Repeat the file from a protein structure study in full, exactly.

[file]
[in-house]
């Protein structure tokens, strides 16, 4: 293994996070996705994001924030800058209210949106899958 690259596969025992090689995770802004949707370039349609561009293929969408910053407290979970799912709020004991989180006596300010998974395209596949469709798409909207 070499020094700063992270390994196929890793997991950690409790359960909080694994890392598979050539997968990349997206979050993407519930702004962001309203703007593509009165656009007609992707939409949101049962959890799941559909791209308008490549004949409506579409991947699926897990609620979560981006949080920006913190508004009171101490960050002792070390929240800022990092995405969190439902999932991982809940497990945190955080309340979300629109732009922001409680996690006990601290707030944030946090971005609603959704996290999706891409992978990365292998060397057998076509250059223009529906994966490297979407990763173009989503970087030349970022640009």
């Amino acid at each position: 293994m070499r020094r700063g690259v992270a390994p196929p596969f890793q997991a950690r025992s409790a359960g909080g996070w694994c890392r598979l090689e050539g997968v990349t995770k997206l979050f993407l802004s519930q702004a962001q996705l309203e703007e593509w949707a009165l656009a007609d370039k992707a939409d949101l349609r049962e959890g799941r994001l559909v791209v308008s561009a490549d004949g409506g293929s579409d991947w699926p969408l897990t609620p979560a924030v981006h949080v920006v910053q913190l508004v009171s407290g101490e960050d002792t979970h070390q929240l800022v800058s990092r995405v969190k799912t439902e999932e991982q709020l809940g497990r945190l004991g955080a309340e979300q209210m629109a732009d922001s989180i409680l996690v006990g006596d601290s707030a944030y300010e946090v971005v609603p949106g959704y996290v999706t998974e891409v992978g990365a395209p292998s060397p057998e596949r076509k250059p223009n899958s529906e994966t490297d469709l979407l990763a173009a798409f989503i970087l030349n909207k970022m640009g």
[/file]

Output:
[in-house]
């Protein structure tokens, strides 16, 4: 293994996070996705994001924030800058209210949106899958 690259596969025992090689995770802004949707370039349609561009293929969408910053407290979970799912709020004991989180006596300010998974395209596949469709798409909207 070499020094700063992270390994196929890793997991950690409790359960909080694994890392598979050539997968990349997206979050993407519930702004962001309203703007593509009165656009007609992707939409949101049962959890799941559909791209308008490549004949409506579409991947699926897990609620979560981006949080920006913190508004009171101490960050002792070390929240800022990092995405969190439902999932991982809940497990945190955080309340979300629109732009922001409680996690006990601290707030944030946090971005609603959704996290999706891409992978990365292998060397057998076509250059223009529906994966490297979407990763173009989503970087030349970022640009």
């Amino acid at each position: 293994m070499r020094r700063g690259v992270a390994p196929p596969f890793q997991a950690r025992s409790a359960g909080g996070w694994c890392r598979l090689e050539g997968v990349t995770k997206l979050f993407l802004s519930q702004a962001q996705l309203e703007e593509w949707a009165l656009a007609d370039k992707a939409d949101l349609r049962e959890g799941r994001l559909v791209v308008s561009a490549d004949g409506g293929s579409d991947w699926p969408l897990t609620p979560a924030v981006h949080v920006v910053q913190l508004v009171s407290g101490e960050d002792t979970h070390q929240l800022v800058s990092r995405v969190k799912t439902e999932e991982q709020l809940g497990r945190l004991g955080a309340e979300q209210m629109a732009d922001s989180i409680l996690v006990g006596d601290s707030a944030y300010e946090v971005v609603p949106g959704y996290v999706t998974e891409v992978g990365a395209p292998s060397p057998e596949r076509k250059p223009n899958s529906e994966t490297d469709l979407l990763a173009a798409f989503i970087l030349n909207k970022m640009g």